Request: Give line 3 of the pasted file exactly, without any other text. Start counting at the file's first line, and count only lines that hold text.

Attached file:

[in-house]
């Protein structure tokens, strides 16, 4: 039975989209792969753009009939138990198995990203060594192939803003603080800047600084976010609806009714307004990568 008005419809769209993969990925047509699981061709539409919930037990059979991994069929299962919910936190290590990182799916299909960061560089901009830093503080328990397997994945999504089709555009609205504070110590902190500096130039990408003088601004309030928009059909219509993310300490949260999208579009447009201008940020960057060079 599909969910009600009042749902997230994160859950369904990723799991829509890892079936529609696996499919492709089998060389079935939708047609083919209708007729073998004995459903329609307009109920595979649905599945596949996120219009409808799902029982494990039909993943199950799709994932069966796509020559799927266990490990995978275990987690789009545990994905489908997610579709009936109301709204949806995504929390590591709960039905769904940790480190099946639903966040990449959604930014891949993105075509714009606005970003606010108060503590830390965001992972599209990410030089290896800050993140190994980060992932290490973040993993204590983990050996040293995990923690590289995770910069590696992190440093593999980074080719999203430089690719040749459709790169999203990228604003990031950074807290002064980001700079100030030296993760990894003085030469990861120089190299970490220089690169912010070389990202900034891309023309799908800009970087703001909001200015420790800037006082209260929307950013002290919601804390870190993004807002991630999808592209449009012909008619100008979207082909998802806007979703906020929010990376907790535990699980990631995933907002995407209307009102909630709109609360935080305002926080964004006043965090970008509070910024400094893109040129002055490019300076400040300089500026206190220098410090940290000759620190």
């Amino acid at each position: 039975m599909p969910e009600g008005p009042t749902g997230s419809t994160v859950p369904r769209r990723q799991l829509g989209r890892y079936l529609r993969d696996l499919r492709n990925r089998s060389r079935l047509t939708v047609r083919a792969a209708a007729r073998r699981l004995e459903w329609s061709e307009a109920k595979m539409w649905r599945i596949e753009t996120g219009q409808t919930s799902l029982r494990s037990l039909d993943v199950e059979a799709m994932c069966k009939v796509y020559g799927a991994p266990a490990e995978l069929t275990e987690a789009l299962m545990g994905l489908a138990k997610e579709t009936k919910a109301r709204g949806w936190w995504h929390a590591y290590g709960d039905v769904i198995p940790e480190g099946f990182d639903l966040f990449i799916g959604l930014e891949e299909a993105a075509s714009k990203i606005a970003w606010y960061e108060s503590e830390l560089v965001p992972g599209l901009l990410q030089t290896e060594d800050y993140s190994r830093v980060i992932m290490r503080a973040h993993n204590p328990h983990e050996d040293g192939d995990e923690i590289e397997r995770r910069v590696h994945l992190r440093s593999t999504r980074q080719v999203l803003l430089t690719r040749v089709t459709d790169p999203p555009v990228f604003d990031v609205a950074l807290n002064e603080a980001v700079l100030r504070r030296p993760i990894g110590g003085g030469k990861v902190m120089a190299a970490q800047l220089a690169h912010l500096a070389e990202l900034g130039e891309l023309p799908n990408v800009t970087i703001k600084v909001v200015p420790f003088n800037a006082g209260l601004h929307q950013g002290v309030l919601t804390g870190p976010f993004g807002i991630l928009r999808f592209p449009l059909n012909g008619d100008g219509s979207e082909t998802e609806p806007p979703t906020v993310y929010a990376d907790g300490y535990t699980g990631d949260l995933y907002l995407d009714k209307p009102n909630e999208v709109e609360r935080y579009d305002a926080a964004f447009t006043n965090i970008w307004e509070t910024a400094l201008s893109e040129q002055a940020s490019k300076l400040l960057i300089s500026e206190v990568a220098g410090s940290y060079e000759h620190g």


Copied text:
């Amino acid at each position: 039975m599909p969910e009600g008005p009042t749902g997230s419809t994160v859950p369904r769209r990723q799991l829509g989209r890892y079936l529609r993969d696996l499919r492709n990925r089998s060389r079935l047509t939708v047609r083919a792969a209708a007729r073998r699981l004995e459903w329609s061709e307009a109920k595979m539409w649905r599945i596949e753009t996120g219009q409808t919930s799902l029982r494990s037990l039909d993943v199950e059979a799709m994932c069966k009939v796509y020559g799927a991994p266990a490990e995978l069929t275990e987690a789009l299962m545990g994905l489908a138990k997610e579709t009936k919910a109301r709204g949806w936190w995504h929390a590591y290590g709960d039905v769904i198995p940790e480190g099946f990182d639903l966040f990449i799916g959604l930014e891949e299909a993105a075509s714009k990203i606005a970003w606010y960061e108060s503590e830390l560089v965001p992972g599209l901009l990410q030089t290896e060594d800050y993140s190994r830093v980060i992932m290490r503080a973040h993993n204590p328990h983990e050996d040293g192939d995990e923690i590289e397997r995770r910069v590696h994945l992190r440093s593999t999504r980074q080719v999203l803003l430089t690719r040749v089709t459709d790169p999203p555009v990228f604003d990031v609205a950074l807290n002064e603080a980001v700079l100030r504070r030296p993760i990894g110590g003085g030469k990861v902190m120089a190299a970490q800047l220089a690169h912010l500096a070389e990202l900034g130039e891309l023309p799908n990408v800009t970087i703001k600084v909001v200015p420790f003088n800037a006082g209260l601004h929307q950013g002290v309030l919601t804390g870190p976010f993004g807002i991630l928009r999808f592209p449009l059909n012909g008619d100008g219509s979207e082909t998802e609806p806007p979703t906020v993310y929010a990376d907790g300490y535990t699980g990631d949260l995933y907002l995407d009714k209307p009102n909630e999208v709109e609360r935080y579009d305002a926080a964004f447009t006043n965090i970008w307004e509070t910024a400094l201008s893109e040129q002055a940020s490019k300076l400040l960057i300089s500026e206190v990568a220098g410090s940290y060079e000759h620190g």